Ethanol decline threatens Bush plan to wean US from oilProduction of fuel headed for first fall in 16 years.
By: Mario Parker, Bloomberg News
U.S. ethanol production is headed for the first decline in 16 years, jeopardizing the nation’s drive to boost alternative fuels, as higher costs and lower demand close plants.
Shrinking distilling margins have resulted in a 14 percent drop in output this year to 825,000 barrels a day, or 12.6 billion gallons annually, Energy Department data show, 600 million gallons short of the amount refiners are mandated to use under a 2007 law that calls for escalating consumption of the biofuel. That would be the first yearly decrease since 1996.
As many as 10 companies, from Valero Energy to Biofuel Energy, have closed distilleries after the worst drought since the 1950s sent the price of corn to a record just as gasoline demand slumped. President Obama’s administration has until Tuesday to decide whether to agree to calls from a bipartisan group of lawmakers for the suspension of the law, which was the centerpiece of George W. Bush’s plan to wean the United States off oil. Ethanol accounts for about 9 percent of total gasoline consumption, according to the Energy Department.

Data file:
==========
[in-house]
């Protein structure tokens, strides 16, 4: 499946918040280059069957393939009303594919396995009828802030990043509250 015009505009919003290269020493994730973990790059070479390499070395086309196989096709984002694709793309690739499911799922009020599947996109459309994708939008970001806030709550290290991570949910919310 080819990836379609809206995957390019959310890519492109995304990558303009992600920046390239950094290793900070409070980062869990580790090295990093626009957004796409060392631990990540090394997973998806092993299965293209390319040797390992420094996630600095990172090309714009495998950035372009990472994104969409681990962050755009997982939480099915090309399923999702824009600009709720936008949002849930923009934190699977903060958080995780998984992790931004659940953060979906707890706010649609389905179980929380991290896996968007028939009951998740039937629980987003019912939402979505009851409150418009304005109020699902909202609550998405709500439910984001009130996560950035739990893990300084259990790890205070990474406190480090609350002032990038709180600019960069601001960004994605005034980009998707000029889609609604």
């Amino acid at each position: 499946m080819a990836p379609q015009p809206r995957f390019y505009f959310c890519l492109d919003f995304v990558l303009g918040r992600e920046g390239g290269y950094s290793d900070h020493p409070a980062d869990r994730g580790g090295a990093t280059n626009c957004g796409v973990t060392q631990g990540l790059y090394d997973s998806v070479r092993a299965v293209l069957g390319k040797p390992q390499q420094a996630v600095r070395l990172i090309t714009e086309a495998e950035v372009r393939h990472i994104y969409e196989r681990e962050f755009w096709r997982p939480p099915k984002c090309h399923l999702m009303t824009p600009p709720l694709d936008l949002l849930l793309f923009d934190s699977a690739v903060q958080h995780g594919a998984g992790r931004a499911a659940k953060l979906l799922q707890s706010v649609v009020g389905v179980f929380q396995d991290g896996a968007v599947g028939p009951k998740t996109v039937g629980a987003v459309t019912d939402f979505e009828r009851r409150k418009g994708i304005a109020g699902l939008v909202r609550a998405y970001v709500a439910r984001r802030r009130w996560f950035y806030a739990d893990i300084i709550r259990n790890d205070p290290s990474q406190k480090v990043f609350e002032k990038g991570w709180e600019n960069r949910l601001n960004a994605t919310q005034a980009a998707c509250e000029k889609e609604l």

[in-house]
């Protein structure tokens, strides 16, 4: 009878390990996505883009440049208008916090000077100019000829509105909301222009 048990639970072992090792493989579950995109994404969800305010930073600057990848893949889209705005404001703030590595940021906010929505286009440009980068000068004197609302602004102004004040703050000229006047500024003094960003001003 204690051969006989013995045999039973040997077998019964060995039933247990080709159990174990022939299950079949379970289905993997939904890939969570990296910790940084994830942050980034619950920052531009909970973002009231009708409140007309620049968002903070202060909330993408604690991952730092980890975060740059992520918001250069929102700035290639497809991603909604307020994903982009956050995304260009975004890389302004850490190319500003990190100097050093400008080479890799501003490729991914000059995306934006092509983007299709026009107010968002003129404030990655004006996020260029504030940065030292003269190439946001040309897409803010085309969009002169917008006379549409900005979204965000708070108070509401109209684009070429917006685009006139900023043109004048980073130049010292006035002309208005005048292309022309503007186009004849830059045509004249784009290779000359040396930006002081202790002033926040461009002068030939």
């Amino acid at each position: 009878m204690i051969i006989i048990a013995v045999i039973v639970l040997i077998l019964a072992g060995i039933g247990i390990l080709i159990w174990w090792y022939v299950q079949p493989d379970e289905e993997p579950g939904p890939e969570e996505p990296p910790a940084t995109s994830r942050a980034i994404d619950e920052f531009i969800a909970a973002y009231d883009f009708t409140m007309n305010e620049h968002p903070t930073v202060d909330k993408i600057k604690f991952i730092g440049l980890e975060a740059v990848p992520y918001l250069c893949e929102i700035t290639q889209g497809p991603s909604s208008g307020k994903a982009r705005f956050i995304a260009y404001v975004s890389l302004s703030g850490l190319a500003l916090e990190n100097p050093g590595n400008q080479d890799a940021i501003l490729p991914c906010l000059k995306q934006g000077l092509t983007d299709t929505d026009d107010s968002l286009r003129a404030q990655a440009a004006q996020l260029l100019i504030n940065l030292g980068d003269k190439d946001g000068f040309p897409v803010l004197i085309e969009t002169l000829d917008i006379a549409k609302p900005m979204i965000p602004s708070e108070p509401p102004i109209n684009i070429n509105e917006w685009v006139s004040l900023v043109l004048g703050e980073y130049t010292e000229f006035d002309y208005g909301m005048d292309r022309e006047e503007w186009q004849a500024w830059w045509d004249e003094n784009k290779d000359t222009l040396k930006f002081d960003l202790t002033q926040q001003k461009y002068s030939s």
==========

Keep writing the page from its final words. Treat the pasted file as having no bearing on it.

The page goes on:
“It’s an ugly situation that continues to get worse,” Jason Ward, an analyst at Northstar Commodity Investments, a Minneapolis-based risk management company that specializes in agribusiness and renewable fuel, said in a telephone interview on Oct. 26. “The margin simply isn’t enough to run full capacity or in some cases even at all. You can lower the standard but the market is going to take care of itself.”
Ethanol, made in the U.S. by fermenting starches from corn to create an alcohol similar to moonshine, has gained 6.5 percent this year to $2.345 a gallon on the Chicago Board of Trade, not enough to make distilling it profitable. Prices are down 12 percent from a year ago.
Based on December contracts for ethanol and corn, producers are losing about 39 cents on each gallon of the biofuel made, according to data compiled by Bloomberg. They were earning 29 cents a gallon a year ago. The numbers don’t include profit from the sale of dried distillers’ grains, a byproduct of ethanol production that can be fed to livestock.
“Right now, it is the toughest time ever to run an ethanol plant,” said Bruce Babcock, an energy and farm economist at Iowa State University in Ames. “It’s never been this bad in the last four years.”
More than a dozen producers, including Brookings-based VeraSun Energy, once the largest American distiller, filed for bankruptcy protection over an 18-month period starting in October 2008.
The 2007 law enacted under Bush, known as the Renewable Fuels Standard, or RFS, requires refiners to mix 13.2 billion gallons of biofuels, such as ethanol, with gasoline in 2012 and 15 billion by 2015, a 67 percent increase from the 2008 target. In its latest Short-Term Energy Outlook, the Energy Department estimated Tuesday that ethanol production will fall to 13 billion gallons next year, 5.6 percent below the 13.8 billion consumption target.